HP Mini 210-1156sa review: HP Mini 210-1156sa

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The Good Delicious design; Slim and lightweight; High usability.

The Bad Weak battery life.

The Bottom Line It does nothing to separate itself from the rest of the 10.1-inch netbook herd, but the HP Mini 210-1156sa is still a well-designed machine. Shame about the iffy battery life, though.

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7.5 Overall

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Here comes HP again, straight out the gate with a lovely new netbook for us to get our paws on. This is the 10.1-inch HP Mini 210-1156sa, and it's yours for around £250 from PC World.

Party time

We've seen our share of pink laptops, normally shamelessly hawked to the beleaguered female market, but we've never seen any that look quite as delicious as this. Rather than an eye-melting luminous shade, HP has opted for a muted pink hue with a metallic tint on the interior.

It's topped off with a party-ring-like lacquer coating over the lid and underside of the netbook, which isn't something we see very often. Even the trackpad features the same pattern. To be honest, this netbook makes us want to eat a whole lot of ice cream, which is a sure hallmark of successful engineering.

Portability is impressive at a petite weight of just 1.22kg. The netbook's dimensions are pretty slender, too, measuring a meagre 23 by 268 by 178mm, so hurling it into your backpack or handbag and sprinting out the door is definitely on the cards.

We're very happy with the keyboard on show here, which is one of the largest we've seen on a netbook. The great big keys and large space bar are cause for celebration, and the gaps between each button should help cut down accidental mis-presses. The individual keys feel a touch plasticky and rattly, but we don't think it's a huge issue.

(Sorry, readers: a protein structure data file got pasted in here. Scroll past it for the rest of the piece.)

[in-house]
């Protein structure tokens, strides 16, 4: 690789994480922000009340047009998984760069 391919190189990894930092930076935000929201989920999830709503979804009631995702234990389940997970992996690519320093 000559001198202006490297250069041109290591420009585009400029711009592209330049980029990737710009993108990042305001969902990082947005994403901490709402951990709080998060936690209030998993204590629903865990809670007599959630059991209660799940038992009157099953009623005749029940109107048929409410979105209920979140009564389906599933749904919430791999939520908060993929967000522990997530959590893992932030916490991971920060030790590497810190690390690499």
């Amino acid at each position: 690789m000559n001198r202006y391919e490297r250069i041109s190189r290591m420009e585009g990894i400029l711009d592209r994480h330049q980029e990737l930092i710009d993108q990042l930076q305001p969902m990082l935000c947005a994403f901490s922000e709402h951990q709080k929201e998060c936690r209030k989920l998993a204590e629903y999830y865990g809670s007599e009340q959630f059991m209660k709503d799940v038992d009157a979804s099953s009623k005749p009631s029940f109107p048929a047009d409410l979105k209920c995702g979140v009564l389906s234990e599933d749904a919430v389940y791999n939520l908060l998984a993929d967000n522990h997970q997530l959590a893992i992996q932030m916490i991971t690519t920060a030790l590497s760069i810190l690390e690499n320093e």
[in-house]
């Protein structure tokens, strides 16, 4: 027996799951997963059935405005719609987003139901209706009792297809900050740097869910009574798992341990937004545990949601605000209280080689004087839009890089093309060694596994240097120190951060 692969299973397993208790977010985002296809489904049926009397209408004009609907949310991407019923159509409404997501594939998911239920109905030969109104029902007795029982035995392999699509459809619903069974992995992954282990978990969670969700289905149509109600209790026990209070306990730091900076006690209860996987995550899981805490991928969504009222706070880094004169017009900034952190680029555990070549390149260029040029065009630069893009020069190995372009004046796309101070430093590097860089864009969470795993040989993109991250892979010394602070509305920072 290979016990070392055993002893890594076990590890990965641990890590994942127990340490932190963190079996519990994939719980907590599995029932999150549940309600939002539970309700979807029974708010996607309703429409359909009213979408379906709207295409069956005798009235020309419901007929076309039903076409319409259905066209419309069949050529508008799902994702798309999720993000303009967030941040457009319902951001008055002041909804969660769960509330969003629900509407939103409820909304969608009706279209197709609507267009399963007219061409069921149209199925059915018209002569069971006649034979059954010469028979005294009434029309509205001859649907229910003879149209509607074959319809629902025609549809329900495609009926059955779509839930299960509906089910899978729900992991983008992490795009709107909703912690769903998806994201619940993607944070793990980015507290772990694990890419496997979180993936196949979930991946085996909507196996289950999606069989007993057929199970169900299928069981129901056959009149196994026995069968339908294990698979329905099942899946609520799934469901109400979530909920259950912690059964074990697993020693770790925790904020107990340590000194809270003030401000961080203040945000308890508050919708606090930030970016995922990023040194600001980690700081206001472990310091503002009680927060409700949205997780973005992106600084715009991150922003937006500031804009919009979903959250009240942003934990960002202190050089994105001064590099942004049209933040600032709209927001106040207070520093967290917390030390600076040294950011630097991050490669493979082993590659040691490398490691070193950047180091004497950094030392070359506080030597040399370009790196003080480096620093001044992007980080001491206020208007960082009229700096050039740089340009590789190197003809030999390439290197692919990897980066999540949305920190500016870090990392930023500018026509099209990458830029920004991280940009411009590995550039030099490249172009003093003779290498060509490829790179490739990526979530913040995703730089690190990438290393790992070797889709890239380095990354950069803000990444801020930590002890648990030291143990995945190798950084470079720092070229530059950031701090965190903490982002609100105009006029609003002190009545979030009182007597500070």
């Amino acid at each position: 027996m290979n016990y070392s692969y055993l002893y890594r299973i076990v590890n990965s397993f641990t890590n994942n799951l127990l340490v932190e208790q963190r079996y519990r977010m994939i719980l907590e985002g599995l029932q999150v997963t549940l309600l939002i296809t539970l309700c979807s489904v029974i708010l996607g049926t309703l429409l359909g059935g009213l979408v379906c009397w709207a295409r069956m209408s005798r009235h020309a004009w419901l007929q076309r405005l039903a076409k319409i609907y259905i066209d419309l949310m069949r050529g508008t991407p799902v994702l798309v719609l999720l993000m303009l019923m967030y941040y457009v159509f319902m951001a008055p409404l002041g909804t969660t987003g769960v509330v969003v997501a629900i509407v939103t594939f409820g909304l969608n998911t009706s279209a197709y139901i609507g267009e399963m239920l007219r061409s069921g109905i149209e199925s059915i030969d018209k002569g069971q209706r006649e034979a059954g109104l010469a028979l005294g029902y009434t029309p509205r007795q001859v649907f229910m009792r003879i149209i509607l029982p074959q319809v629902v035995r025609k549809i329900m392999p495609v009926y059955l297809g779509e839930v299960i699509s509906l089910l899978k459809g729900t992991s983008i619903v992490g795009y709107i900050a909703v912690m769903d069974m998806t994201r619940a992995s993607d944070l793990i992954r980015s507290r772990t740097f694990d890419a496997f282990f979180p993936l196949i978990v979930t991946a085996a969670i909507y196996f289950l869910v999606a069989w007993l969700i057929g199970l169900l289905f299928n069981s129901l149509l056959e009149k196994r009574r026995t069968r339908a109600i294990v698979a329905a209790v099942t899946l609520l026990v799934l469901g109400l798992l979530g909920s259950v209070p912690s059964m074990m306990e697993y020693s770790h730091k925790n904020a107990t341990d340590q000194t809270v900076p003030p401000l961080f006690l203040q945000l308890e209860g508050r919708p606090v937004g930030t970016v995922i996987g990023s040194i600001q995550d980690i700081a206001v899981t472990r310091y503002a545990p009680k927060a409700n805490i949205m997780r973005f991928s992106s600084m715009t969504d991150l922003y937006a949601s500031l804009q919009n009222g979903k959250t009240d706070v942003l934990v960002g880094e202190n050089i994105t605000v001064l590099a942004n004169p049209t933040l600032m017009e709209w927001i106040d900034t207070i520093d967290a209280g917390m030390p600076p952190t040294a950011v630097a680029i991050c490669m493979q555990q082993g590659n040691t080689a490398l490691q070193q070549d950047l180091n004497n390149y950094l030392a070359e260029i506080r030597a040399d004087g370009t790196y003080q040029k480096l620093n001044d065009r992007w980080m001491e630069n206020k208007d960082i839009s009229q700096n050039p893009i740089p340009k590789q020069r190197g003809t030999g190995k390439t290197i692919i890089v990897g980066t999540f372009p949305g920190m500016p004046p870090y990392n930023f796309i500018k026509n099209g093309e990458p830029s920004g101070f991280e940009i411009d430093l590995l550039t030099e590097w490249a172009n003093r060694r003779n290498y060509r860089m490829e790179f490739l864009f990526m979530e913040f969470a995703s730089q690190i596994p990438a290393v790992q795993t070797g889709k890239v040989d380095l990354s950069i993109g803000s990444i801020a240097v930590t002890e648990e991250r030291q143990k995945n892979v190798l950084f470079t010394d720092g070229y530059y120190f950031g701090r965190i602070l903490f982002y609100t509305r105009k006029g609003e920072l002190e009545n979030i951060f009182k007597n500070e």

The pastel iced-doughnut design extends to the Mini's trackpad, which is large for a netbook but still features HP's annoying integrated-click function.

We're also in two minds about the trackpad. On the one hand, this isn't the tiny, cramped affair we see on so many netbooks, and its wide, highly sensitive mousing area might stop you developing chronic carpal tunnel in your thumbs. On the other hand, HP still insists on integrating the click buttons into the trackpad itself, so you'll frequently find yourself accidentally nudging the cursor when all you wanted to do was hit the left click. Fail.

Hey good lookin'

The Mini's display is a strong point. We're talking about a 10.1-inch panel with a 1024x600-pixel resolution. It's glossy, but it's also lovely and bright. Colours look vivid on this panel, so viewing photos and Web pages on this screen is a pleasure.

Colourful inside and out, the Mini's 10.1-inch display showcases bright, vivid colours, making it a huge selling point.

Before we get to performance, let's talk about the bits and bobs around the side of this netbook. In the interests of saving space, things are a bit minimal -- three USB ports, VGA out, a multi-format card reader and a solitary 3.5mm jack for some headphones. There's no extra port for a microphone, so if you're always on Skype, that's something to think about before throwing down your cash.

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